[A little background on PP is in order. When Joni met Charles Mingus, he commented that the strings on PP went in and out of tune. Joni had been saying this all along, but no one else involved in the project could hear it. The reason given for the pitch variation is that the beginning and end piano parts were recorded seven months after the center section, and the piano had been retuned. Joni specifically refers to the edit points where the new and old pianos start and stop, where the orchestra plays over the edits, as being out of tune. I can't really hear this. See if you can-the center section "January piano" starts at 5:14, the "August piano" comes back in at 11:13 on the original PP (11:11 in the new version). I don't know if anything was digitally retuned for this new mix, or if it's even possible, given that the orchestra players would probably automatically adjust their intonation as they played to the tape.]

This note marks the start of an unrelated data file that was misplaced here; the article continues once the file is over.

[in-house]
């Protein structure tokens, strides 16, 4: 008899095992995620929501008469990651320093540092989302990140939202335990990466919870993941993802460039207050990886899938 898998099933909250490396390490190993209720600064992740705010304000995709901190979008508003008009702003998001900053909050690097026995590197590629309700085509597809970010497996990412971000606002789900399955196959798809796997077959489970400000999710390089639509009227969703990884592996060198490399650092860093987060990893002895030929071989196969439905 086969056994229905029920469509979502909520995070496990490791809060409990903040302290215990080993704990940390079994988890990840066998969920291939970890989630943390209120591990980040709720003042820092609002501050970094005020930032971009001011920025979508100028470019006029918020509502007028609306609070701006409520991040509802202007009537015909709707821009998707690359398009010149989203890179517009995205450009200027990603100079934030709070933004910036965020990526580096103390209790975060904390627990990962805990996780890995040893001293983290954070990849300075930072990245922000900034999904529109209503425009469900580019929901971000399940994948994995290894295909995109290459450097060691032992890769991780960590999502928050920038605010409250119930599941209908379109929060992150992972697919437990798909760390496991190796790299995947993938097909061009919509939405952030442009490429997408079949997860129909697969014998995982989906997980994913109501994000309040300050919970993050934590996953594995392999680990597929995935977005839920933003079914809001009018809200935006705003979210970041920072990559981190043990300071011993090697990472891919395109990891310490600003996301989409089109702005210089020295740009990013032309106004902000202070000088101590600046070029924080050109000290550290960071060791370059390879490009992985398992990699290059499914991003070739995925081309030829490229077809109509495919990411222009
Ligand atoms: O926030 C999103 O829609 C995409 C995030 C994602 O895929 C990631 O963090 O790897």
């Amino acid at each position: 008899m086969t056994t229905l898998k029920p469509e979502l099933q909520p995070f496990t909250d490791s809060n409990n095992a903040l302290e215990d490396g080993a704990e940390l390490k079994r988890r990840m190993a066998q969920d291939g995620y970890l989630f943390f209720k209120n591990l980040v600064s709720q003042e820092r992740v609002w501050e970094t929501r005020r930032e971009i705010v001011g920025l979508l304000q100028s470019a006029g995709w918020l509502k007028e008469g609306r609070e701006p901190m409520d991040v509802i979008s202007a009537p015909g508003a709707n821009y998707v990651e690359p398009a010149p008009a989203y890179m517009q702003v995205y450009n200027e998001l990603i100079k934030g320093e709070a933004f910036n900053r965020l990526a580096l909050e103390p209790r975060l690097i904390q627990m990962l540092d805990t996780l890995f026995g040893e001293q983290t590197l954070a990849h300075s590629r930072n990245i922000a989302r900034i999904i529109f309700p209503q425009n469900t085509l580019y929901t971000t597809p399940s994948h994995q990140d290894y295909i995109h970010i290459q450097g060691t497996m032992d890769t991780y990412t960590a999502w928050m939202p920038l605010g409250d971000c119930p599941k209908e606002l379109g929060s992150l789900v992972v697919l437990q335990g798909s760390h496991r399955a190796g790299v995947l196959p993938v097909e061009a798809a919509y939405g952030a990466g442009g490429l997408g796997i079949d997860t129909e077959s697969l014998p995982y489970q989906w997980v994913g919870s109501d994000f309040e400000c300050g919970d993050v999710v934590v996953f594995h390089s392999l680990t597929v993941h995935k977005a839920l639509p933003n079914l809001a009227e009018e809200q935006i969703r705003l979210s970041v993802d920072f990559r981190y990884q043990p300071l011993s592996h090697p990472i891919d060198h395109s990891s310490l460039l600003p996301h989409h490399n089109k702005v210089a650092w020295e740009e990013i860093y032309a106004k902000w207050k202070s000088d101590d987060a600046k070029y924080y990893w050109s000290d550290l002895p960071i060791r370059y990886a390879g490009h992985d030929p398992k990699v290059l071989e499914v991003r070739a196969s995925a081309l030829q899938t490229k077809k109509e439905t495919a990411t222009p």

What I did for my listening tests was to record the new mix and the original side by side on 4 tracks of a digital recorder. That way I could easily switch between them, and be in the same spot. Sort of. Because I found that even though I started them together, they drifted apart, and the new mix ends 2 seconds before the old one did. I imagine the reason for this is that the machine they played the tapes back on was running a little faster than the original. Whether they were aware of this, or it was intentional, I don't know. Presumably, they dumped the original analog tracks into ProTools (digital) and mixed from there. Another thing to mention is the "pop" that appears at 9:56. It sounds just like an LP pop, but does not appear on the original mix, only on the new one. How and why this occured, ?? It sounds like part of the track, rather than a data error.

Jim has mentioned the different dynamics on the new mix as compared to the old one. The problem (if it is one) is that, in the old mix, if you turn up the song in order to clearly hear the first part, then when the band comes in at the end, it's REALLY loud. So the new mix makes the volume on both parts more consistant.